My boyfriend was recently laid off and money has been tight lately. However, we have always been thrifty. Most of our household heat comes from a wood stove, we grow our own vegetables and raise chickens for their eggs, go to garage and yard sales during warmer weather, and when making trips into town we try to carpool with other family members. Although our winter wardrobes have been taken care of and the cats have longer hair coats so don’t need any outdoor clothing, my American Staffordshire Terrier, Skye, is different.

Skye is on medication, and one of the side effects is a hair coat that is thinner and shorter than normal. While her hair does get longer when it gets colder, it isn’t what it could be. Skye will forgive me for saying this, but she is a wimp when it comes to cold. At night she will burrow under the blankets so that only her nose is sticking out, and she stays that way all night long. The problem for me is my dear little wimp loves to go for rides with me, no matter what the weather. I don’t take her when it is too cold, but she has to see the vet every six months for tests. Since the vet is an hour away, I have to be able to take her with me during cold weather, and she needs to be warm enough.

I stumbled on the solution to dressing my dog on a budget when I was in a little resale shop this summer. While going through the clothing racks I found a child’s sweatshirt and wondered if it might fit Skye. The sleeves looked a bit long, but the chest was wide and it had a hood, which was a plus because it would keep the wind out of her short ears.

Measuring your dog for clothes should be done while they are standing. For the length, you should measure from the base of their neck to the base of their tail. It helps to also measure the dog’s leg from the shoulder to the wrist (carpal). Use the leg measurement for the sleeve length so your dog won’t be tripping over the sleeves. I also measure the width between Skye’s legs which helps determine the chest size I need, as she is a deep-chested dog.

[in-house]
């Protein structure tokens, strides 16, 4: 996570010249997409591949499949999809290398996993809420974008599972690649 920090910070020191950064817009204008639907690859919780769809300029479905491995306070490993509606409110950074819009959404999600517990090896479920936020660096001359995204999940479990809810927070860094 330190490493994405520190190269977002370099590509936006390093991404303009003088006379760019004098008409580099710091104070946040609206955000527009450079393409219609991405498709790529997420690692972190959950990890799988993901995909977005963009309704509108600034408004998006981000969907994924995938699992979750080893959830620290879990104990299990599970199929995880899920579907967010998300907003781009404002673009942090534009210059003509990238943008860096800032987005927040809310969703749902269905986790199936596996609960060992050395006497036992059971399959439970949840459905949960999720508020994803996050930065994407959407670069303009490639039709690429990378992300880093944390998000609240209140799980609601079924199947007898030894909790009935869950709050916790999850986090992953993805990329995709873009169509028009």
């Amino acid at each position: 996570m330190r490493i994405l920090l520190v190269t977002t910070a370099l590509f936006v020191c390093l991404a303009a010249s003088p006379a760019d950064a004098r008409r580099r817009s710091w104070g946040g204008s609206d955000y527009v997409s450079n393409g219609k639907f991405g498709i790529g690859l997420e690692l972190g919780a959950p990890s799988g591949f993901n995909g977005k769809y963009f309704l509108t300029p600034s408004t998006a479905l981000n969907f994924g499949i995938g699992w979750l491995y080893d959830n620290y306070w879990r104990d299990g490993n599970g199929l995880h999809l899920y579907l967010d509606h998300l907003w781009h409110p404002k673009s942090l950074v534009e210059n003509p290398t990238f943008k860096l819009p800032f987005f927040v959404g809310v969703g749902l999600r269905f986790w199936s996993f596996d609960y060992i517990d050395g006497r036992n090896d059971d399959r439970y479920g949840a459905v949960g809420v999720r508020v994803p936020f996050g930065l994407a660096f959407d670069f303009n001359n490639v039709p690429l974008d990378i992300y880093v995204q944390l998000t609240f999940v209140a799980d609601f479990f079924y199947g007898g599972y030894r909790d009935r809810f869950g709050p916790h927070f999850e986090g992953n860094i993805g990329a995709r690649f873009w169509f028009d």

The main difference between clothes made for us and those made for dogs is that human clothes sometimes fit your dog better if they are put on backwards. For example, a t-shirt with a picture on the front gets worn so the picture is on the dog’s back. Jackets get put on and zipped up the dog’s back. If your dog is a bit touchy about trying on or wearing clothes, use a treat such as the CANIDAE Snap-Bits™ to help get them dressed.

Some resale shops do not take returns especially if the item is on sale. Make sure you take a tape measure and your measurements along with you, as most shops will not let you bring the dog in. Don’t limit yourself to resale shops, however; also check yard sales and your local recycling center if they take clothing. Also, many thrift stores have a “discount day” when their prices are lower.

I went when their prices were 50% off and got Skye several sweatshirts, t-shirts and a jacket for under $5.00. You can use the same measurements for buying costumes or holiday clothing for your dog. Remember that anything you purchase should fit comfortably on your dog. It can be snug but not binding or your dog may have trouble maneuvering and not want to wear it. Make sure that when it is on your dog they have enough room to urinate or defecate or you will be washing frequently.

You can use child sized booties for your dog’s feet if it isn’t wet outside, just purchase two matching sets. I haven’t had too much luck finding good boots, as a child’s boot weighs so much more than a dog’s boot. Skye even has her own brand name jacket that I found at a thrift store for $2.00; it is pink and purple, and has a zip-out polar fleece lining. I put it on her and zip it up the back and unless it is extremely cold here, she goes for a ride.

Read more articles by Ruthie Bently

The personal opinions and/or use of trade, corporate or brand names, is for information and convenience only. Such use does not constitute an endorsement by CANIDAE® All Natural Pet Foods of any product or service. Opinions are those of the individual authors and not necessarily of CANIDAE® All Natural Pet Foods.

Breed Profile: Basenji (Congo Dog)


By Ruthie Bently